Navy gunboats have been deployed off the coast and roadblocks set up in the area of Lanao del Sur, one of five provinces in the troubled Muslim autonomous region in the southern island of Mindanao, according to a report in the Manila Times.
The exact location of the sightings has not been given out in case media reports jeopardize plans by authorities to capture the kidnappers, suspected of being Muslim militants, Maj. Gen. Ben Dolorfino, military chief for the area of the southern Philippines, told media.
"Our effort now is to contain them in that particular area," Dolorfino said.
Lanao del Sur province is about 45 miles southeast from where Michael Sinnott, 79, was snatched by six gunmen.
Sinnott was taking a walk in his garden when the men stormed his residence Sunday near the southern city of Pagadian, police said just after the kidnapping. He was hustled into a waiting van that later was found abandoned along the coast, leading police to believe he then was taken away by speedboat, the Manila Times reported.
No group has claimed responsibility for the latest kidnapping, but suspicion has fallen on Muslim rebels and Abu Sayyaf militants blamed for previous kidnappings for ransom, according to the Manila Times report. Abu Sayyaf, in translation meaning Sword of God, is classified as a terrorist organization by the U.S. Department of State.
The southern island of Mindanao is the country's second largest and easternmost island. The region, with politically semiautonomous areas, is home to most of the country's Muslim, or Moro, populations.
Sinnott, a native of Wexford, Ireland, was ordained in 1954 with the Missionary Society of St. Columban, which has been working in the Philippines since 1929. The Columbans have trained many Filipino priests who in turn have gone out on missionary work to other countries, according to the society's Web site.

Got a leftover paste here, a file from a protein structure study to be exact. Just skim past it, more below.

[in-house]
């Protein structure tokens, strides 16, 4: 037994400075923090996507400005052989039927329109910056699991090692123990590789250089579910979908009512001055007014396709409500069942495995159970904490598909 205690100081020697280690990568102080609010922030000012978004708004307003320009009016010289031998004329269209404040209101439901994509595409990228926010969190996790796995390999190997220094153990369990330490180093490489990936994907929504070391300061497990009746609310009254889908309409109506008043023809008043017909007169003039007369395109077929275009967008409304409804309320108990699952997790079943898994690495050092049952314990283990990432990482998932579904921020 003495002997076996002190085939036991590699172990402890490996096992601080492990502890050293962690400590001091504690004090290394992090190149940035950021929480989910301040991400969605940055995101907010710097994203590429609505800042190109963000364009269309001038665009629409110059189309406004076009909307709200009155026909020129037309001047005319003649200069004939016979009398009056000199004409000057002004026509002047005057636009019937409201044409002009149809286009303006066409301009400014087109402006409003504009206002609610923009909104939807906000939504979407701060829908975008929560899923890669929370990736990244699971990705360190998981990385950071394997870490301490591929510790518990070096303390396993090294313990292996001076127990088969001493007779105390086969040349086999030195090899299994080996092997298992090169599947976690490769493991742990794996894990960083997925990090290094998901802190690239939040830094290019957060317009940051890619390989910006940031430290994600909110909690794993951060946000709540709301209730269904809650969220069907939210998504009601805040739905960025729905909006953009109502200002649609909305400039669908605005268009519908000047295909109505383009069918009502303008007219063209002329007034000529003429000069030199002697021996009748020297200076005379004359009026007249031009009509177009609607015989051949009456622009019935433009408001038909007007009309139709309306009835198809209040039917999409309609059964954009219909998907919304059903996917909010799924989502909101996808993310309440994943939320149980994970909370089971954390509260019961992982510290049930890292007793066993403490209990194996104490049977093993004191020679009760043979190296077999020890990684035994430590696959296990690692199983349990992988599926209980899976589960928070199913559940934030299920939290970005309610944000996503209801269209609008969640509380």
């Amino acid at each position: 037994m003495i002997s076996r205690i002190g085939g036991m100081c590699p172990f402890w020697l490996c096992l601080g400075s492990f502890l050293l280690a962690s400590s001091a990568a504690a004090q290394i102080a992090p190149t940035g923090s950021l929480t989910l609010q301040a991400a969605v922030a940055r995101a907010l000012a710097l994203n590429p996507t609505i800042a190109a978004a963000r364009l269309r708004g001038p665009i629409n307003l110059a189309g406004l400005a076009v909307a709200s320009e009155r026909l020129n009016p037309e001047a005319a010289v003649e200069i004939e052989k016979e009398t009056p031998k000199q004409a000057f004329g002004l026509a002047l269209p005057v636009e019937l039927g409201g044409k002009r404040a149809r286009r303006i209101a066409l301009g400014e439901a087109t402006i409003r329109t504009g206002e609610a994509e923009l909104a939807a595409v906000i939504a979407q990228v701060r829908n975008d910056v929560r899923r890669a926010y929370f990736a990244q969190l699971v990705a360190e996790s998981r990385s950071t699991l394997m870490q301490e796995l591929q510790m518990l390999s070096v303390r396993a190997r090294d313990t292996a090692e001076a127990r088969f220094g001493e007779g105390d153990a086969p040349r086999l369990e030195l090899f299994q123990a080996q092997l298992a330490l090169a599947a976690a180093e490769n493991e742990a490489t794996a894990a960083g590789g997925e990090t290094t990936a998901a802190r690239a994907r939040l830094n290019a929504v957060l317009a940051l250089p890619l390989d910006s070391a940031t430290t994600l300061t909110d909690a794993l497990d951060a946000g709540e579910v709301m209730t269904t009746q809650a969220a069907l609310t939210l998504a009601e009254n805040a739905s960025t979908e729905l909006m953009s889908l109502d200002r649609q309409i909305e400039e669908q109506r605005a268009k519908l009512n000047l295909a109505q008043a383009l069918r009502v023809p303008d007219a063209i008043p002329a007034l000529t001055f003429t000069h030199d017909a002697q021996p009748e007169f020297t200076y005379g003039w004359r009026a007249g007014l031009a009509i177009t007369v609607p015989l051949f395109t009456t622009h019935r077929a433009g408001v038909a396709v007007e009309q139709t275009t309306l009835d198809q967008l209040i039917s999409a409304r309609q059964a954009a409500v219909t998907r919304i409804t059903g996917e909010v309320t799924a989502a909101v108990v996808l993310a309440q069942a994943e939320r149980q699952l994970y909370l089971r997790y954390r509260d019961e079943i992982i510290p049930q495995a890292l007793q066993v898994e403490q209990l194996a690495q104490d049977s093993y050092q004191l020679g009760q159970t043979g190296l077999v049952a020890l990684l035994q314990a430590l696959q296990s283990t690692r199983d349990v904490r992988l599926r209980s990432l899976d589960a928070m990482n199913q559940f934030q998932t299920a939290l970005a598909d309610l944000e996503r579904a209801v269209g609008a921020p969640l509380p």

Father Mick, as he is called, has been in the Mindanao area since first arriving in the Philippines in 1957, except for a period in Ireland as rector of the Columban seminary, a short stint studying liturgy in Paris and a few years in Manila as the vice director of the Philippine region.
Sinnott's work has mostly been with handicapped children.
Police and the head of the Columbans in the Philippines, Father Peter O'Donoghue, are particularly concerned for Sinnott's safety because he underwent a quadruple heart bypass operation in 2005 and still needs a supply of medicine to maintain his health.
Police believe Sinnott's kidnapping is a typical abduction-for-ransom, but O'Donoghue said that they had not received calls from any group claiming responsibility. O'Donoghue also insisted that the church would not pay any ransom for Sinnott's freedom.
Local and regional Muslim leaders have appealed for the release of Sinnott, according to a report on the Web site of the Philippine Star newspaper.
Ustadz Faried Solaiman Adas, head of the Madaris Education Bureau in the Autonomous Region in Muslim Mindanao, said all of the bureau's more than 600 Islamic missionaries are on notice to help police with any information about who the abductors may be and where they are located.
"Islam abhors kidnappings," Adas said in the Star's report. "For genuine Muslims that fear Allah, kidnapping is a diabolic act. We condemn this latest abduction of a Catholic priest in Pagadian City."
Adas said members of their bureau, which has preachers conducting peace education classes in remote towns in the autonomous region, are sad about the abduction. "Islam has strong teachings on respect for religious leaders, regardless of whether they are Muslims or non-Muslims," Adas said.
The Columbans suffered a previous kidnapping in August 2001 that resulted in the death of Father Rufus Halley, murdered by his five abductors along a lonely stretch of coastal road near where the authorities are now looking for Sinnott.
In a note on the St. Columbans' Web site, Father O'Donoghue is asking people to pray for Sinnott's safe return.